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Can You Believe Opioid Overdoses Cause More Deaths Than Guns, Wars, Disease and Accidents?

Analysis by Dr. Joseph Mercola

It’s not late-breaking news that opioid deaths are now the leading causes of death for people under 50, but if you compare those deaths to annual deaths due to breast cancer, guns, the Vietnam War and motor vehicle accidents, opioid deaths top the pack. At 42,249 in 2016, opioids as a death knell are even close to crowding out suicides, which came in at about 44,965.

According to PennLive, when you count the total amount of all drug overdoses — 66,972 — that were tallied up in that year, they are right up there with a few epidemics of the past 100 years.

Indeed, opioid deaths in the U.S. are an epidemic of their own. It’s an epidemic that claimed an estimated 202,600 Americans’ lives just between 2002 and 2015, and it’s growing to the point that it’s resulted in lowered life expectancy for both men and women in the U.S.

The most common drugs involved in prescription opioid overdose deaths include methadone, oxycodone (such as OxyContin®) and hydrocodone (such as Vicodin®). Curiously, opioid abuse appears to be a uniquely American problem — and it’s not just the guy who’s never worked a day in his life, or who has been the stereotypical homeless person on the streets using drugs.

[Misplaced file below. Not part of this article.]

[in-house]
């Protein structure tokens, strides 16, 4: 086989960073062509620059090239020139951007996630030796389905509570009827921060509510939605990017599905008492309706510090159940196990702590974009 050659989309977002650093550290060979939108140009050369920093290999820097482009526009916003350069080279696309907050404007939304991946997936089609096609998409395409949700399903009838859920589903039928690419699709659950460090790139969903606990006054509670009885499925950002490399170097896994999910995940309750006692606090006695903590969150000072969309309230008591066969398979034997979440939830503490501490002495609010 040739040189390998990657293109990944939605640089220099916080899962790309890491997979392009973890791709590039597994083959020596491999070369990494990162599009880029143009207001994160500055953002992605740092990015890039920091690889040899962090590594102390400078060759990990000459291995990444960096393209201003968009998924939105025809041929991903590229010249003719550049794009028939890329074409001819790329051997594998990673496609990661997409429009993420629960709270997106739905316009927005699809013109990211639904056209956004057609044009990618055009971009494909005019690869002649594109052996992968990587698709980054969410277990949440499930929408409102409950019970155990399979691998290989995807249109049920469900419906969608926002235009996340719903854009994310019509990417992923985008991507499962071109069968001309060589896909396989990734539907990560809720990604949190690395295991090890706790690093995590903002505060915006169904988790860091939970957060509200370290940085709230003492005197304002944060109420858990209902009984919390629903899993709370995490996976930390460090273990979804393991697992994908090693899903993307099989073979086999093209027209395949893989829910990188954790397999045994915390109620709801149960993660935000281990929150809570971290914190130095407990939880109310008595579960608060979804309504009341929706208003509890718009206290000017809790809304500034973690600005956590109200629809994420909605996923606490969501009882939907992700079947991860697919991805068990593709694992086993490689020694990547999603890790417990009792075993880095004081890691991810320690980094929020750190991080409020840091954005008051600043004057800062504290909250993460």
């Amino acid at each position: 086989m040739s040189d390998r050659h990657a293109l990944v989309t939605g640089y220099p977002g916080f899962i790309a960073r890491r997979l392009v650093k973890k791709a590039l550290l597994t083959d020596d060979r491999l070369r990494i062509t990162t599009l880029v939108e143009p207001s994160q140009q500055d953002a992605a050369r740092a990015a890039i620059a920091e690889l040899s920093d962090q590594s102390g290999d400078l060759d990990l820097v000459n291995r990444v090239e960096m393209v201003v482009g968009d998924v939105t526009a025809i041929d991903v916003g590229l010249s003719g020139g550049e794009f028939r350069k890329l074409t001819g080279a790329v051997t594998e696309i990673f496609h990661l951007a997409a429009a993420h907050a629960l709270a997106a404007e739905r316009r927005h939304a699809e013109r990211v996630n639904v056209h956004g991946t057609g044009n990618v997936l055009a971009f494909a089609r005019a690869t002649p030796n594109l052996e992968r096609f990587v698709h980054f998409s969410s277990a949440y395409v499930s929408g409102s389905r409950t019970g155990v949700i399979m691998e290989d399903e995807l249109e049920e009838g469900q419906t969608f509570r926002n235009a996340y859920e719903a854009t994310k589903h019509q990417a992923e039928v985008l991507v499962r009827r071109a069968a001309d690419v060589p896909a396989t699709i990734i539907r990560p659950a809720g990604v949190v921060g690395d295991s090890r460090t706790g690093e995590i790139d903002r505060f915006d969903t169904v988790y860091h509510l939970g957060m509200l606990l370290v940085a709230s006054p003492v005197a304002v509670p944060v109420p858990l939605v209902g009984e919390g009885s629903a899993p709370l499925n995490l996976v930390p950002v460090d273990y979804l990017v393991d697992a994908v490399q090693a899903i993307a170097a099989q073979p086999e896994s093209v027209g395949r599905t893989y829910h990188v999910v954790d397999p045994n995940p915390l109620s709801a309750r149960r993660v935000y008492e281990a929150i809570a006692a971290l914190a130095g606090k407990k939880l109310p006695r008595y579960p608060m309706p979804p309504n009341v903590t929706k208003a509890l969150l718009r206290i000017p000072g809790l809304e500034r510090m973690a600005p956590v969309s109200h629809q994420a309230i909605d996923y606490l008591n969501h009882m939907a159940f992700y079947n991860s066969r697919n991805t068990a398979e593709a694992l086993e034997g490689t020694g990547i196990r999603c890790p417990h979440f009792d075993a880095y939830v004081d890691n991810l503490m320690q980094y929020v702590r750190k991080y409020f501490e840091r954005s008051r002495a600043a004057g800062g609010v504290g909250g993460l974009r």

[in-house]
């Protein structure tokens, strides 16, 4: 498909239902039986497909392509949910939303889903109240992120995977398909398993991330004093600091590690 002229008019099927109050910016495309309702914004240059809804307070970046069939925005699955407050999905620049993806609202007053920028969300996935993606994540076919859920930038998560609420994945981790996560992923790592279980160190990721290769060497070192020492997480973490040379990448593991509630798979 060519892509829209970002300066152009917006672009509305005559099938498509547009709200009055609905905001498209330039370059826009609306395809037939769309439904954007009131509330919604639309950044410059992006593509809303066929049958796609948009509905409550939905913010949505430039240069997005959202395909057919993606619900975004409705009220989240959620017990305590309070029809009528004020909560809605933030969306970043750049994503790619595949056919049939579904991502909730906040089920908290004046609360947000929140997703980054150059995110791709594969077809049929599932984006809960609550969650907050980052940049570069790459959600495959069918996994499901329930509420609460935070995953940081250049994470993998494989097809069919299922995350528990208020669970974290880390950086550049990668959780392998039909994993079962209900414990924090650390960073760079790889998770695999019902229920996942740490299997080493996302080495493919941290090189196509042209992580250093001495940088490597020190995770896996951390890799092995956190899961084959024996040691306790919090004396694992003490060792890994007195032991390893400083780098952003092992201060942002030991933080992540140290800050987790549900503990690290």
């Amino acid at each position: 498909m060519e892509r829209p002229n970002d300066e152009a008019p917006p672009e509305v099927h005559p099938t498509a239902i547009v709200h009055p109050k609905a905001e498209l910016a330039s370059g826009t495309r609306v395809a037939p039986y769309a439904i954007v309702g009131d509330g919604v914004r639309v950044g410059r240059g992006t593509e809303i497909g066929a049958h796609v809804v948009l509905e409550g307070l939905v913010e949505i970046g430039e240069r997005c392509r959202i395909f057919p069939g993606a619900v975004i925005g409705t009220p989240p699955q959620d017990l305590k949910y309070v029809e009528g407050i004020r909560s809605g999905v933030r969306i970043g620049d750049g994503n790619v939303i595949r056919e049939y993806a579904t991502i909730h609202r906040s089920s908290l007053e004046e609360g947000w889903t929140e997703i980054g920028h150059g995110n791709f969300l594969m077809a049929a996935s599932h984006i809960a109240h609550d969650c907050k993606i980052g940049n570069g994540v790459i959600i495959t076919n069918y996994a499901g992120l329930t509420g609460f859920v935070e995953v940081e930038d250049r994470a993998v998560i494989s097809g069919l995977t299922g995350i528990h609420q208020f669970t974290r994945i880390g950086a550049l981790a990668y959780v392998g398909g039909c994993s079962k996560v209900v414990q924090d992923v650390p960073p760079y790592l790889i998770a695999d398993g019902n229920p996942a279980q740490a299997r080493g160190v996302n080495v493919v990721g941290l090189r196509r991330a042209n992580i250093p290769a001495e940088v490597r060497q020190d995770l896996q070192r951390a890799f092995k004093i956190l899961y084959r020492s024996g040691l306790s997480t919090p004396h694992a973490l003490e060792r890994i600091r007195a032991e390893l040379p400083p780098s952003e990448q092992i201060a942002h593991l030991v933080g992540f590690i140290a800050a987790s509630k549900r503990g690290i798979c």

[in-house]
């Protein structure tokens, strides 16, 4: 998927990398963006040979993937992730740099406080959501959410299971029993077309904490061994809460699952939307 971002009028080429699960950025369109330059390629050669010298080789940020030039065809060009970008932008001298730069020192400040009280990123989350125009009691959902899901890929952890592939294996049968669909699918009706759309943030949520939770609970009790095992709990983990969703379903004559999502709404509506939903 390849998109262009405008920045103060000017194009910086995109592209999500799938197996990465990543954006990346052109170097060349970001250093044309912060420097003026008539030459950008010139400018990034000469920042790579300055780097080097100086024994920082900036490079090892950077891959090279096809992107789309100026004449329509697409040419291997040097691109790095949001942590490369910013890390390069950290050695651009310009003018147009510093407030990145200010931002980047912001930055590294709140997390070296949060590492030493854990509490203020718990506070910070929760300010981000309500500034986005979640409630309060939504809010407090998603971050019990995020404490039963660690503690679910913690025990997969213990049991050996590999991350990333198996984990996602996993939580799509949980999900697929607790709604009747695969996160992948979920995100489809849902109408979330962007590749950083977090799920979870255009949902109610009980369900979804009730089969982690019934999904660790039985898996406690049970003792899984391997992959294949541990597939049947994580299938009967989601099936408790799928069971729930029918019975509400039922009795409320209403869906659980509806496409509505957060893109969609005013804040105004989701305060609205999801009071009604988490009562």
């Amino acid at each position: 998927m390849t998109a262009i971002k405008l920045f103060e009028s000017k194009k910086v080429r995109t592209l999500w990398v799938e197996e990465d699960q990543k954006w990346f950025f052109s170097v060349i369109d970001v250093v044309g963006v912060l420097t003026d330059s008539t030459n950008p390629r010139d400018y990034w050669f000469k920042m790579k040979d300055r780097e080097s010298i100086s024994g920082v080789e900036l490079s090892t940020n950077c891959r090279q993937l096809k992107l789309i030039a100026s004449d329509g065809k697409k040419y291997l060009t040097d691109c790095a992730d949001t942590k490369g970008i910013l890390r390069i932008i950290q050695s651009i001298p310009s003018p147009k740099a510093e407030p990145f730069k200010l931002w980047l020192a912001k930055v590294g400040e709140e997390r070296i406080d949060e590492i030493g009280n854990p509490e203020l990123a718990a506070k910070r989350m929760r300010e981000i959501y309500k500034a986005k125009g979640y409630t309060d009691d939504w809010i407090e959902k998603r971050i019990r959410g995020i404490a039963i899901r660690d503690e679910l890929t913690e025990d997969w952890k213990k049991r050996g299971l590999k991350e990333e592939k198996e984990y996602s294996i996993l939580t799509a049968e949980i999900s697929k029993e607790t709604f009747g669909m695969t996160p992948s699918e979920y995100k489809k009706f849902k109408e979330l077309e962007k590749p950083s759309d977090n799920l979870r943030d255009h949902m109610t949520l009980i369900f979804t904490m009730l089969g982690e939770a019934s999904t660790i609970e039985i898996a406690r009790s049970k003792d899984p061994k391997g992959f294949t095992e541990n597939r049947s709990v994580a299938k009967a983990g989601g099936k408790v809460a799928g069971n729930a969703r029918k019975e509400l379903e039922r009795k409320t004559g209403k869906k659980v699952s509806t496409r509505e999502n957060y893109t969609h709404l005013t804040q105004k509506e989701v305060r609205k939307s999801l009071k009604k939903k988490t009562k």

Rather, these overdosed people are airline pilots and teachers and others just like you and me. It’s a national crisis and a story of misery that needs more than a little fixing. But how do we fix something that has become an illness — an addiction that we need help with?

History tells us prohibition doesn’t work. It also shows that making drugs safer doesn’t work either, because as it turns out, the “safer” you make them, the more likely they are to be abused. So, therefore, we need to look at the source to get people off these drugs, or to not start them in the first place.

The main reason people are on opioids, of course, is to treat pain. But there are many ways to treat pain without heavy prescription drugs, including medical cannabis. For example, medical marijuana has a long history as a natural analgesic, and is now legal in more than half the U.S. states.

Actually, the term “medical marijuana” refers to the use of the whole, unprocessed marijuana plant and its pure extracts to treat a disease or improve a symptom. It’s incredible healing properties come from its high cannabidiol (CBD) content, critical levels of medical terpenes, flavonoids and tetrahydrocannabidiol — and it doesn’t kill people like opioids do.

In fact, it’s impossible to “overdose” on real marijuana (but you CAN on synthetic versions) which begs the question: Here, in the form of medical marijuana or CBD we have a safe painkiller, yet it’s still on the federal government’s Schedule 1 drug list, right up there with LSD and ecstasy.

The only question left, then, is why? Why are federal officials stonewalling on legalizing medical marijuana in the face of tens of thousands of opioid deaths every year? I urge you to ask your Congresspersons this and demand that something be done to address the government’s unreasonable stance.

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